Why U.K. pop stars don’t hit it big in Canada,

Big in Lon­don, but rel­a­tively un­known here, can Jess Glynne, this year’s big im­port from the U.K., break into North Amer­ica?


Jess Glynne, the 25-year-old North Lon­don dance/soul vo­cal­ist, was in Toronto at the wild, Wild West-themed Rock ’N Horse Saloon in Septem­ber when she found out her de­but al­bum had made it in Amer­ica. I Cry When I Laugh cracked the Top 25 on the U.S. Bill­board charts.

“It lit­er­ally charted at 25,” she says, awestruck. “I mean how over­whelm­ing is that? It’s only just start­ing in Amer­ica and the fact that it’s start­ing there is in­sane. That for me is a mas­sive dream.” But the next week it plum­meted to 95. In her na­tive U.K., Glynne has had five No.1hits, be­gin­ning with belt­ing the hook out of Clean Ban­dit’s pi­ano-driven dance jam “Rather Be,” a chart-top­per in 17 coun­tries.

Her team is work­ing it: Hip corners in down­town Toronto fea­ture her on bill­boards for skate-in­flu­enced cloth­ing line Bench, and Coke com­mer­cials on YouTube are scored with the pound­ing beat of her sin­gle “Hold My Hand.”

But North Amer­i­can suc­cess is no sure thing. For ev­ery Ed Sheeran or Adele, there is an Olly Murs or an Ella Hen­der­son who are em­braced as warmly here as bangers and mash.

Glynne be­lieves her soul-fu­elled de­liv­ery puts her more in the com­pany of Adele, Sam Smith and her idol, Amy Wine­house, than re­al­ity show win­ners and tabloid tar­gets.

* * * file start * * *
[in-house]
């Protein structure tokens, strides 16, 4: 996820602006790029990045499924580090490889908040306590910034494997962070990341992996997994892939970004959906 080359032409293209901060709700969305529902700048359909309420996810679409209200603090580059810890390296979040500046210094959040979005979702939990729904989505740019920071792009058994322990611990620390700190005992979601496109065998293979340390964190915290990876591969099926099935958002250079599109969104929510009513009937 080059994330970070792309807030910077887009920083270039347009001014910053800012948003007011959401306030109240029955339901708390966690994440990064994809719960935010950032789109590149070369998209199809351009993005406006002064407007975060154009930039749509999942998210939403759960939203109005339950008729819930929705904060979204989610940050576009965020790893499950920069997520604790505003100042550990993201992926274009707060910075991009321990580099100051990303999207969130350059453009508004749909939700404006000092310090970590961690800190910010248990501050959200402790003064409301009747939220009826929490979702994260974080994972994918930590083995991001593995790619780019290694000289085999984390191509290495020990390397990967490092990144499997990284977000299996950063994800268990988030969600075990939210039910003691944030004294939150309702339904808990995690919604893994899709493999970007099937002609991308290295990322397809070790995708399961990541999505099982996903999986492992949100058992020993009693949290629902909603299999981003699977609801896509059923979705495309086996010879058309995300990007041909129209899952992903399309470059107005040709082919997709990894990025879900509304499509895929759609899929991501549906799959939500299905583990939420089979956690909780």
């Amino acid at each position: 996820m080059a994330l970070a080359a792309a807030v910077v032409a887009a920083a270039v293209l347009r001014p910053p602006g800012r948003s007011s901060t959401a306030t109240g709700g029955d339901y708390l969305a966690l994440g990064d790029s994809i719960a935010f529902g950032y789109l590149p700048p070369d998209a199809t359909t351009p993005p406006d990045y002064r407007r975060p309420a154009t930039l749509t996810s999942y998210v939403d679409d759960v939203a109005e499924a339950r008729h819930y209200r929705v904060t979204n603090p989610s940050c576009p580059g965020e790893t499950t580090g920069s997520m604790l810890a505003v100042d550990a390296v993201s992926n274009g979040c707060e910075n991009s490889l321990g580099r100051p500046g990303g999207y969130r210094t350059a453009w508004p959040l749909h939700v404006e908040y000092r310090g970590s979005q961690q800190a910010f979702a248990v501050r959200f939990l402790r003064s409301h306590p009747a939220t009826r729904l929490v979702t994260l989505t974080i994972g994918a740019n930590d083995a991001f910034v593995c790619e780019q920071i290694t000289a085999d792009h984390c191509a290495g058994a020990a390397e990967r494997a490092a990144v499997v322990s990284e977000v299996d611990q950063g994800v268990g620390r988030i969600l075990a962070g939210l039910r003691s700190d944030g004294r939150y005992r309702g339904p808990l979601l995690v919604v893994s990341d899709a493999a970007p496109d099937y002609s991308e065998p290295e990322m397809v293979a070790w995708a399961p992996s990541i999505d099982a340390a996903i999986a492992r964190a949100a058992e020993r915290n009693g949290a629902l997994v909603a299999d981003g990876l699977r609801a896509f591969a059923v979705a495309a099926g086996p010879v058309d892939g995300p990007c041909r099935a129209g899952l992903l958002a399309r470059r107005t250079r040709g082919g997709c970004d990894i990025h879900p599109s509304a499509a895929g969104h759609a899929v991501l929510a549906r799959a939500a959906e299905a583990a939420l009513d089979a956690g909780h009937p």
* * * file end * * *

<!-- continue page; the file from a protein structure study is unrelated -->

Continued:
“Ev­ery­thing I cre­ate is inspired by soul, and Amer­ica is full of it,” she says. “Hip hop, soul and R&B is what has inspired this whole al­bum. Com­ing over here I feel like peo­ple re­late to it so well be­cause it’s got that depth.”

She calls the re­sponse to her shows “in­sane” with ra­bid fans who know her mu­sic back­ward and for­ward. But her Toronto show on Sept. 21was at Ade­laide Hall, a venue with a ca­pac­ity of 680. Com­pare that to her shows in Lon­don, where she added a sec­ond date at the 5,000-per­son-ca­pac­ity O2 Brix­ton Academy af­ter the first sold out.

DJ Heidi, a Wind­sor-raised MC who has hosted a monthly house and trance ra­dio show on the BBC for seven years, says there is a cul­ture clash be­tween the kind of mu­sic that is cel­e­brated in Canada ver­sus the U.K.

“For Cana­di­ans, at least grow­ing up for me, it was very band based,” she says, cit­ing Ar­cade Fire as a per­sonal favourite. “They like rock mu­sic or they like quite ex­per­i­men­tal stuff.”

In con­trast, the Brits have an ap­petite for pop that North Amer­i­cans have tra­di­tion­ally found trea­cly sweet. “The ma­jor­ity are into mega mega mega main­stream things that are on re­peat on the ra­dio 24/7,” she says. “It’s like sub­lim­i­nal advertising. You don’t even re­al­ize you’re lis­ten­ing to it but you are.”

For Glynne, her own mis­sion state­ment is wo­ven into the name of her North Amer­i­can tour, Ain’t Got Far to Go, named for a song on I Cry When I Laugh.

“That whole song for me is about achiev­ing some­thing that isn’t too far from my grasp,” she says. And if she doesn’t take Amer­ica like Sam Smith with cop­per curls? She’ll al­ways have those sold-out 5,000-per­son-ca­pac­ity U.K. shows to fall back on.


Not only is Jess Glynne’s sound heard in YouTube com­mer­cials for Coke, she’s fea­tured promi­nently on down­town Toronto bill­boards for the skate-in­flu­enced cloth­ing line Bench.

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